Saints new WR coach Kodi Burns has critical role, major task ahead as team revamps position

Kodi Burns isn’t entering an easy situation.

The Saints’ new wide receivers coach is taking over a position group that desperately needs a makeover, and his star player, Michael Thomas, is not always the easiest personality to manage. Burns’ addition won’t garner the headlines and analysis that came with some of the other changes the team has made to the coaching staff, but his role will be critically important.

Burns is taking over for Curtis Johnson, a member of Sean Payton’s original coaching staff who bounced on and off that staff a few times over the years. Johnson was responsible for developing many players over the years, but new head coach Dennis Allen felt it was time to make a change and let Johnson go after being promoted from defensive coordinator. Burns joins the Saints after spending last year at the University of Tennessee and the four previous seasons at Auburn.

Burns also played quarterback and wide receiver for Auburn and made a 35-yard touchdown catch during the 2011 BCS National Championship game. The coach is only 33 years old and will bring a different perspective to a coaching staff filled with much older counterparts who have previous ties to Payton’s system. Burns is a total outsider, much like Ryan Nielsen when he became a surprise hire on Allen’s defensive staff a few years ago. Sometimes, having a fresh set of eyes and a different point of view can be beneficial for a coaching staff.

Burns looks like a rising star, but appearances are appearances, and he’ll have to prove it. He should have an early opportunity to put a stamp on this depth chart by working with some new players, perhaps even a rookie receiver selected early in the draft. How this group comes together and develops will be a significant factor toward having a successful offensive season.

But much like the story about Pete Carmichael becoming offensive coordinator, this one will be all about the players, and the Saints have a lot of work to do here. The depth chart has Thomas, Marquez Callaway, Deonte Harty, Lil’Jordan Humphrey, and many other guys who are past their prime or yet to prove anything.

Thomas is one of the best talents in the NFL when healthy, but there are many questions with the players behind him. Callaway still has significant room for growth. He started to come into his own last season and appeared to learn better how to make physical plays as the season progressed, but he could still become a more refined route runner and clean up some issues with drops. When used properly, Harty is a proven weapon, and Humphrey is a solid depth player.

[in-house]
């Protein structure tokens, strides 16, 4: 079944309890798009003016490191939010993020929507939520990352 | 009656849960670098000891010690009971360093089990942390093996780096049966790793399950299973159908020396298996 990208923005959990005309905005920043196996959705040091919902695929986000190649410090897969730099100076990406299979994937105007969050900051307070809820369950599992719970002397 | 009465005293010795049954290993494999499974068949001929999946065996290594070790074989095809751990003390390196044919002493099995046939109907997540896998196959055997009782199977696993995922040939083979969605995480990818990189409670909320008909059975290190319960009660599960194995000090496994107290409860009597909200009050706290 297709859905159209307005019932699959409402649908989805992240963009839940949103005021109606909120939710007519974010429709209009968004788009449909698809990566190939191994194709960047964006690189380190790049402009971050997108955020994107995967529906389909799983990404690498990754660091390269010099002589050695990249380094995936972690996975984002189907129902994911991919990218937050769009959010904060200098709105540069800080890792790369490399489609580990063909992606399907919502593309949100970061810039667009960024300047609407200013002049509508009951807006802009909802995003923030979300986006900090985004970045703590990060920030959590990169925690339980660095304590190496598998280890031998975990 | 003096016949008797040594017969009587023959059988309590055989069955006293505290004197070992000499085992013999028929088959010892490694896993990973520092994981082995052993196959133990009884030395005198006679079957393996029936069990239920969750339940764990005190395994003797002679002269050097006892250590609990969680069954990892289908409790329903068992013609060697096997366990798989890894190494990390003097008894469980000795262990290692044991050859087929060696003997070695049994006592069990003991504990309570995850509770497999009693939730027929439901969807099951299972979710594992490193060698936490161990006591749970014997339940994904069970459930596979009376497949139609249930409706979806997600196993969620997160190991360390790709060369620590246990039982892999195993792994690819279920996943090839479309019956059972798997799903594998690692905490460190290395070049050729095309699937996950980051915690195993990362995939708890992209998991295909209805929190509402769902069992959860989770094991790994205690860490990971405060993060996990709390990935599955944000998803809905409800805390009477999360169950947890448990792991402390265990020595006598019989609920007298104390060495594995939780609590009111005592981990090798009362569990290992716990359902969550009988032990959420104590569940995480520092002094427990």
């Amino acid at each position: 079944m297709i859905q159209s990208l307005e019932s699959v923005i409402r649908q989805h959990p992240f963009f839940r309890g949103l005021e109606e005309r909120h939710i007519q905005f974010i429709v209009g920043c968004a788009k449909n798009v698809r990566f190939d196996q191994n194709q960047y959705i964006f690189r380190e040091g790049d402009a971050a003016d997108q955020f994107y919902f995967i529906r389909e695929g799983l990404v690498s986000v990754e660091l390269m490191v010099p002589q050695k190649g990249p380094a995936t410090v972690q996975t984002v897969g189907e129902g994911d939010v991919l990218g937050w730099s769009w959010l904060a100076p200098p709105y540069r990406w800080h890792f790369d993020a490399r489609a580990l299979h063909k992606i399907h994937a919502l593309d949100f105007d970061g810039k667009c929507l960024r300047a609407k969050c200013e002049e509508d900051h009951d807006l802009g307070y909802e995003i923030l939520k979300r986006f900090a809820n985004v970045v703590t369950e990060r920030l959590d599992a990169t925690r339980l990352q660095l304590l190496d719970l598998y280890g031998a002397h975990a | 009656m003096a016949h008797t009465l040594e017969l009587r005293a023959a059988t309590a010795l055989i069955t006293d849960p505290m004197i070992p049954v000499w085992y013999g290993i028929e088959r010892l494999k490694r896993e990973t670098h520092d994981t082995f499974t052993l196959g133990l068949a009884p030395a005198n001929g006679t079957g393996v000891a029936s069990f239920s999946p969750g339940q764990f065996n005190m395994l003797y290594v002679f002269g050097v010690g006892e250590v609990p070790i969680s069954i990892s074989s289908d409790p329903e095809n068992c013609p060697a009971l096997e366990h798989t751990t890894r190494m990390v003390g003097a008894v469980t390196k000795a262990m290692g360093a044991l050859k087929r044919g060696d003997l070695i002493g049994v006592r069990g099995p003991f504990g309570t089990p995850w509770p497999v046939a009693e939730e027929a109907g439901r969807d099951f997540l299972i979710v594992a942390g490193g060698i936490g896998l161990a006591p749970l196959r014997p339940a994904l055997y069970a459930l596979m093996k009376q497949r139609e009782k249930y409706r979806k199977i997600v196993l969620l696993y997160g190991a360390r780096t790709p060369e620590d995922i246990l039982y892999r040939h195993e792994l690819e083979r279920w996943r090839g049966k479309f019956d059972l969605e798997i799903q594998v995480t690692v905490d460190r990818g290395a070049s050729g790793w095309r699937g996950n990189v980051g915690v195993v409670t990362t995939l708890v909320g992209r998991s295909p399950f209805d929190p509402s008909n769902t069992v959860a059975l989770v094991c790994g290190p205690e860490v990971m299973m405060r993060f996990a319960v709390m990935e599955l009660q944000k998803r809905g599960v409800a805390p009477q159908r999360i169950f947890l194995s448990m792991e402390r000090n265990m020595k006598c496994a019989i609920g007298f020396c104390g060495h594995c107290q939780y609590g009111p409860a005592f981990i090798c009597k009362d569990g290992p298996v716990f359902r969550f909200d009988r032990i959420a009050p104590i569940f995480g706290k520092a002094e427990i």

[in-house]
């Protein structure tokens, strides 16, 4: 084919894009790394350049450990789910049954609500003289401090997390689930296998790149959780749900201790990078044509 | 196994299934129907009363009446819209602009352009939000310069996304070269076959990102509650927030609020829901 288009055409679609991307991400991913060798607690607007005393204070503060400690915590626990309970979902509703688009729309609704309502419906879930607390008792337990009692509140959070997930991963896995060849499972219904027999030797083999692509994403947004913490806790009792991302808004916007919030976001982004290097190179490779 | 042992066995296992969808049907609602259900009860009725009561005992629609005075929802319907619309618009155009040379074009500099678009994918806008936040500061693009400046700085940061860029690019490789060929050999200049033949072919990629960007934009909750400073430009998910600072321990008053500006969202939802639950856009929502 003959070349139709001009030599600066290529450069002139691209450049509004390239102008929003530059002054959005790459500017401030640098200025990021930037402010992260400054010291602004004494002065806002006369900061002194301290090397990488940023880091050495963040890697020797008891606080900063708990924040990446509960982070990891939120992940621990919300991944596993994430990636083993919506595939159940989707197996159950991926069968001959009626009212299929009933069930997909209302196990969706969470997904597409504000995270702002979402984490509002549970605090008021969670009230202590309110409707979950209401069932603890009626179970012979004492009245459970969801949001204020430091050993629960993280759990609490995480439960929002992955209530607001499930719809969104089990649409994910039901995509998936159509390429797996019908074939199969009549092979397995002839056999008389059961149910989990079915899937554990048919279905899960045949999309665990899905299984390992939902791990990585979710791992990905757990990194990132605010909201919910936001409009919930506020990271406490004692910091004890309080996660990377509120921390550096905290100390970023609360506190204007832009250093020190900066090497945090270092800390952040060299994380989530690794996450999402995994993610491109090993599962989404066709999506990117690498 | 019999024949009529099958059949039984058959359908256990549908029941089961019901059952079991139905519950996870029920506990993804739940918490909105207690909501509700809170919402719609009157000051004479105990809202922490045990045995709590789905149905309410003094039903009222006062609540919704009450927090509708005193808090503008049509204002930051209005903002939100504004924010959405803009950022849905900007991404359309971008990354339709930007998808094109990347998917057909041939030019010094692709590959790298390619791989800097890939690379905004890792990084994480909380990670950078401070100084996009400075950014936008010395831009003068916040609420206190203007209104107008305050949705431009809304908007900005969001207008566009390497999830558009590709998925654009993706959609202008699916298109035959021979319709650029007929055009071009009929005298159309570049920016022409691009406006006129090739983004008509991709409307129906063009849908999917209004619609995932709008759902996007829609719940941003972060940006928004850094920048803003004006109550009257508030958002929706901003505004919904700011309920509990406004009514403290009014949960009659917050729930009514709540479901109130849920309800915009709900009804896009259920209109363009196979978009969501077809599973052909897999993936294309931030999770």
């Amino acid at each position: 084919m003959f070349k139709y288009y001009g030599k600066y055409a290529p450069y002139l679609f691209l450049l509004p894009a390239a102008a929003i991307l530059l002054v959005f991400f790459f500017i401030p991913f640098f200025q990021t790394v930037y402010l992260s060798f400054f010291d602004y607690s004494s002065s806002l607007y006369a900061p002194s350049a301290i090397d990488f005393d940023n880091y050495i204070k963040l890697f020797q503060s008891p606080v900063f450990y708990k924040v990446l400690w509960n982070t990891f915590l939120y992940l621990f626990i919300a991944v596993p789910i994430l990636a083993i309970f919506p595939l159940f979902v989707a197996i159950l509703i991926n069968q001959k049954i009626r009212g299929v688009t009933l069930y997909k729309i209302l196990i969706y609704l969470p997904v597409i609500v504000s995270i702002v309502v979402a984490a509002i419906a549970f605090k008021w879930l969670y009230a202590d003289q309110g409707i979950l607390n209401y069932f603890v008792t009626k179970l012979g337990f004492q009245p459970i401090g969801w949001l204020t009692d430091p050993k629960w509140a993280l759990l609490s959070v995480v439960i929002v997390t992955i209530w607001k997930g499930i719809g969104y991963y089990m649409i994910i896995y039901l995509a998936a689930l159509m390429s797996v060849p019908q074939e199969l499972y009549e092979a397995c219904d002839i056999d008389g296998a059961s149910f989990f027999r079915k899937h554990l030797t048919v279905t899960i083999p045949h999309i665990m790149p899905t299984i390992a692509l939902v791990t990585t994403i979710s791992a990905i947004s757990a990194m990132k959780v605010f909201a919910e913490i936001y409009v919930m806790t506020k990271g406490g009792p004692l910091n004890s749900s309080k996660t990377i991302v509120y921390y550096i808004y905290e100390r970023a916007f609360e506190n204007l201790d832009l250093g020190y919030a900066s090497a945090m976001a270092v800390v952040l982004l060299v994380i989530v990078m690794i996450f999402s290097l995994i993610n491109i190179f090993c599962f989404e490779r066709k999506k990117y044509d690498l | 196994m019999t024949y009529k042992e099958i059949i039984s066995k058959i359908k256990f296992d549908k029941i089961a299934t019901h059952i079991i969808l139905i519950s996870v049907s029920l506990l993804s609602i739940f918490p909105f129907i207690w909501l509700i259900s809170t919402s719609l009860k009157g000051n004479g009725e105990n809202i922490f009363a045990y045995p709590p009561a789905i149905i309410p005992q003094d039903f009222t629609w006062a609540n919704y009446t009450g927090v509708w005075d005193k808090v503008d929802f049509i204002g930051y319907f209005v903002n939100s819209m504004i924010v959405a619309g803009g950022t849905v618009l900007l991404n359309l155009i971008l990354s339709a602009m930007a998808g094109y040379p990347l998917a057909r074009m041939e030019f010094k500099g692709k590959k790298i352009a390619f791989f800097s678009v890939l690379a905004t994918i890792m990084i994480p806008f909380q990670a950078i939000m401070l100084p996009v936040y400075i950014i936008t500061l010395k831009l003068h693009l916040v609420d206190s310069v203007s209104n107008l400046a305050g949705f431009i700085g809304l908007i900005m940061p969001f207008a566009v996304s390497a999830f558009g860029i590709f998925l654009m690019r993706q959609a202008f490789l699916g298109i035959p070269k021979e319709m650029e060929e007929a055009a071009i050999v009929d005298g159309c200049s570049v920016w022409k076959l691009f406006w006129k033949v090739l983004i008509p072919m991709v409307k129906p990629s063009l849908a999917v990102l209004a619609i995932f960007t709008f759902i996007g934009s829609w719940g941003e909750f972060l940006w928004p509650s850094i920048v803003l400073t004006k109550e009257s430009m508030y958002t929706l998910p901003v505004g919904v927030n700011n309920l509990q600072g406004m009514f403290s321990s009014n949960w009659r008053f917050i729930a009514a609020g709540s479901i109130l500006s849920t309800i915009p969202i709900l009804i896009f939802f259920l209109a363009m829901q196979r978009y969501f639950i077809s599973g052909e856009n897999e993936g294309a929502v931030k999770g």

But the Saints will have to get better pass catchers across the board. There has been some growing chatter behind the scenes that the team could take a receiver early in the draft, though that should not be a surprise given the clear need to get more players in at the spot. New Orleans could also target someone in free agency, and there could be some big names to hit the open market with guys like Allen Robinson, Chris Godwin Davante Adams, Will Fuller and Juju Smith-Schuster all on expiring deals. Seeing one of the big names come in would be a surprise, but you never say never.

Still, the good thing for Burns is that things cannot get much worse. Having Thomas back alone guarantees an uptick in production from this spot, but it will be more about the development of players. Burns will also have an opportunity to work with young players like Easop Winston and Kawaan Baker.

There is nowhere else on the roster that needs more work than this position. Allen decided to make a change here because he knows better than anyone else what the team has at this spot and the approach taken. He came up here as a secondary coach, played safety in college, and, perhaps more than anything, is an expert at defensive coverages.

New blood and new thinking at that particular spot could make a lot of sense. And Burns’ input doesn’t have to be just limited to the wide receivers. Bringing in a new person opens the door for new ideas and new thinking. He can share some ideas or insight into how college offenses operate and maybe help add some things to the mix.

But this is an important job, perhaps more so than anyone realizes right now, and Burns will have his work cut out for him as this team revamps the position.

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